August 24, 2017

How About a Dose of Empowerment for Your Next Chronic Back Pain Patient? (Video)

New program is all about shifting the power in pain management

Too often patients with chronic pain can be exceedingly passive, expecting their healthcare providers to be the main actors in “fixing” their pain. In the case of chronic low back pain, the result can sometimes be unneeded — and potentially harmful — prescriptions or spine injections, and occasionally even inappropriate and irreversible spine surgery.


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Cleveland Clinic’s Neurological Institute is attempting to turn that dynamic on its head through a population health initiative for chronic low back pain that’s centered on the concept of empowering patients to take the lead in caring for their pain themselves. Spine neurosurgeon Edward Benzel, MD, who is directing the interdisciplinary initiative, explains the concept in this two-and-a-half-minute video.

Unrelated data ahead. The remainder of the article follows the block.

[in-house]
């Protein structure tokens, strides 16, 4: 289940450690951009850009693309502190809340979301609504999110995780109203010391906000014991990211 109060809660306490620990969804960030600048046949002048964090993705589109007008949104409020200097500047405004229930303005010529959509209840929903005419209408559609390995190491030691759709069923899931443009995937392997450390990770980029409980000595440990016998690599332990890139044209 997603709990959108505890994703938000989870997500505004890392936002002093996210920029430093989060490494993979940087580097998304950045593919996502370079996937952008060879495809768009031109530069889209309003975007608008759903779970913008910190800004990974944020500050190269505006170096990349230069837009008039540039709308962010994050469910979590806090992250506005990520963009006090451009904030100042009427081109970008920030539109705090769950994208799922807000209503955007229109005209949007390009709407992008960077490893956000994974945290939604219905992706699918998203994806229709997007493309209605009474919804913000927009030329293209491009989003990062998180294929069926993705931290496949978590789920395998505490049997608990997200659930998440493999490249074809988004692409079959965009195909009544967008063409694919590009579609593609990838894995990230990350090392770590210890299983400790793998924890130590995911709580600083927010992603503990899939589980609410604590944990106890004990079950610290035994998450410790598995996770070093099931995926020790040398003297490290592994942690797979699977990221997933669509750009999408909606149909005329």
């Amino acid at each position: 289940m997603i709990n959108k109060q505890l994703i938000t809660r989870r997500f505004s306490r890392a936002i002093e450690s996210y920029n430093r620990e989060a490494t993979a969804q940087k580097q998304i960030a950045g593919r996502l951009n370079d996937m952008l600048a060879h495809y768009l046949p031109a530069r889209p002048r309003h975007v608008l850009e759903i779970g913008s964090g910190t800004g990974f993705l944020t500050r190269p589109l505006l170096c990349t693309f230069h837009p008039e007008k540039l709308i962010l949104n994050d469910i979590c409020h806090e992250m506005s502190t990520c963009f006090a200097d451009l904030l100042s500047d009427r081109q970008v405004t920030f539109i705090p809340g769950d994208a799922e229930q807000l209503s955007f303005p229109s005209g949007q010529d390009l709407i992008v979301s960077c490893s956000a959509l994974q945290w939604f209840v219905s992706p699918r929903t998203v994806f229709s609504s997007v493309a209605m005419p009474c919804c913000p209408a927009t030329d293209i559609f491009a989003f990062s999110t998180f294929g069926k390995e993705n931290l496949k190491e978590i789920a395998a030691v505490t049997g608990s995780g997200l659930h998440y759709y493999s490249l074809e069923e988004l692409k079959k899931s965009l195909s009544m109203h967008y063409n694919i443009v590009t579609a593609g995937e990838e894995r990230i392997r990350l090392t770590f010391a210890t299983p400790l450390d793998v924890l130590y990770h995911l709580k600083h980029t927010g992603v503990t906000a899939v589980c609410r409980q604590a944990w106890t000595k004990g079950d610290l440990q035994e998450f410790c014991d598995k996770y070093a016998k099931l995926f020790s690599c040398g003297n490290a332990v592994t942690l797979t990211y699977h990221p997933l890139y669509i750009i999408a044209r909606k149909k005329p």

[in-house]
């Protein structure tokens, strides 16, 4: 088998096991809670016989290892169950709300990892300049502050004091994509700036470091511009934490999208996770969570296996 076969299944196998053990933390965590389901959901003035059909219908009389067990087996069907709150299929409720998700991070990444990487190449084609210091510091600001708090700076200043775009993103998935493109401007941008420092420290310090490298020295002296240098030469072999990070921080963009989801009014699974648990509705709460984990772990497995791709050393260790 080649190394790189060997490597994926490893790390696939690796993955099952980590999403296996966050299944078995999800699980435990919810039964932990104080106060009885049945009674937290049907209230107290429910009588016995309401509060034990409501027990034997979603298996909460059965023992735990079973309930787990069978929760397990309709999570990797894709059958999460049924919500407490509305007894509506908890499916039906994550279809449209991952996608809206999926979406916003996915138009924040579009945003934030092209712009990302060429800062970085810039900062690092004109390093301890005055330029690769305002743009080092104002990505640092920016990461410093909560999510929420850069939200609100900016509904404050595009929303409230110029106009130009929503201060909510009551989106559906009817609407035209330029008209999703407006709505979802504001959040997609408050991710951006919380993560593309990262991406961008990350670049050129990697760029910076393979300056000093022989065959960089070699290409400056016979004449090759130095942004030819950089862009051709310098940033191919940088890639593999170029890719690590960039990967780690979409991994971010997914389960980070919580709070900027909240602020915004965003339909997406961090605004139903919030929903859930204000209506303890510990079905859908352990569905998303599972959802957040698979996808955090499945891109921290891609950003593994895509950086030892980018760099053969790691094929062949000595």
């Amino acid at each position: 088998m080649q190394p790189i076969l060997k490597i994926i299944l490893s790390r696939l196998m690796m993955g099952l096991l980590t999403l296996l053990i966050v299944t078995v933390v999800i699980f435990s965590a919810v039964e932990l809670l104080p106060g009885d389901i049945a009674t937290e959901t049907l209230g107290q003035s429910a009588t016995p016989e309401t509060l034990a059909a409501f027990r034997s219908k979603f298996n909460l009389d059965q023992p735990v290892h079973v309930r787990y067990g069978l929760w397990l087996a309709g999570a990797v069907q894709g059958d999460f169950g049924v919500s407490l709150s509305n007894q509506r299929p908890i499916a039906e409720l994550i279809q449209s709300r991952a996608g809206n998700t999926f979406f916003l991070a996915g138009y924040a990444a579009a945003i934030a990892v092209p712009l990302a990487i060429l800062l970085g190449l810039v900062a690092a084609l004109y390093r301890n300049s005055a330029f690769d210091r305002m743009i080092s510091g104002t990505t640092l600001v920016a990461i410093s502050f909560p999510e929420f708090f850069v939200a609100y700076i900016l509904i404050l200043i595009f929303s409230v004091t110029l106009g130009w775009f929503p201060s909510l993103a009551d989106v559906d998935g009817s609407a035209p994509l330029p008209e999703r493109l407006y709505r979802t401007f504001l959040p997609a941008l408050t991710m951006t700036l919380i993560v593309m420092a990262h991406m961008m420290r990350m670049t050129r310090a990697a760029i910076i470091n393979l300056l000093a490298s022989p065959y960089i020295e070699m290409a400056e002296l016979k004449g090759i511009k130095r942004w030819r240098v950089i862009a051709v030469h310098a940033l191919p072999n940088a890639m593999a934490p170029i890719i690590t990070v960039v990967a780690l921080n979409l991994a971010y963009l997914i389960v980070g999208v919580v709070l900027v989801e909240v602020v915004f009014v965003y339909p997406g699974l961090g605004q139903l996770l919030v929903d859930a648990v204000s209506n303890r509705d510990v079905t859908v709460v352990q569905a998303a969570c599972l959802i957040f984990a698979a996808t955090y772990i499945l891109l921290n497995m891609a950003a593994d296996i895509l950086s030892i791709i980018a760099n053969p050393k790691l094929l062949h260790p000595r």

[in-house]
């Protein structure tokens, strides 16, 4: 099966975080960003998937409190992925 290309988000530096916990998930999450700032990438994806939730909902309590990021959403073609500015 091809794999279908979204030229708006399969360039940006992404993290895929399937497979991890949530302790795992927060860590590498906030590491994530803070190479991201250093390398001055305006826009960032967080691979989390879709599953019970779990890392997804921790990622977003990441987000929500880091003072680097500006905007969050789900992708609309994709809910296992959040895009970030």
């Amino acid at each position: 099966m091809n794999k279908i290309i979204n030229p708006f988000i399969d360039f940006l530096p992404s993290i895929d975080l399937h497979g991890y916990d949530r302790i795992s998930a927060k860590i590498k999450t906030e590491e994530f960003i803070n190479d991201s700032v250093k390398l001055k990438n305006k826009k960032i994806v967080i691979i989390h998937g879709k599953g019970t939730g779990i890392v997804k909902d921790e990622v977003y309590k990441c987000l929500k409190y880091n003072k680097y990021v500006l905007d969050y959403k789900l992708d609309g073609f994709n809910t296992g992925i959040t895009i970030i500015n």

We here at Cleveland Clinic see a huge number of chronic pain patients… These patients are often maybe mismanaged and/or could be managed in a more effective manner. We have developed a program to help deal with a small subset of this patient population, the early, chronic low-back pain patients, and trying to get them to a better place to manage their pain themselves from a non-surgical, minimizing-medicine perspective. The program is called the ‘Back on TREK’ program. It is appropriate for many people who have relatively early but chronic pain, and the pain’s been around for over several months, and they see no way out. Nothing has worked: injections, medications, etc., have not worked for them. When it is deemed by us that they don’t need surgery or other procedures… we try to get them into a program that causes them to be empowered to take care of their own pain problem. What often happens is we deal with passive patients, people who want to be healed… What we try to do is shift this empowerment… where the patient is trying to empower the physician to treat them, and we try to reverse that process and cause the patient to be empowered to treat themselves.

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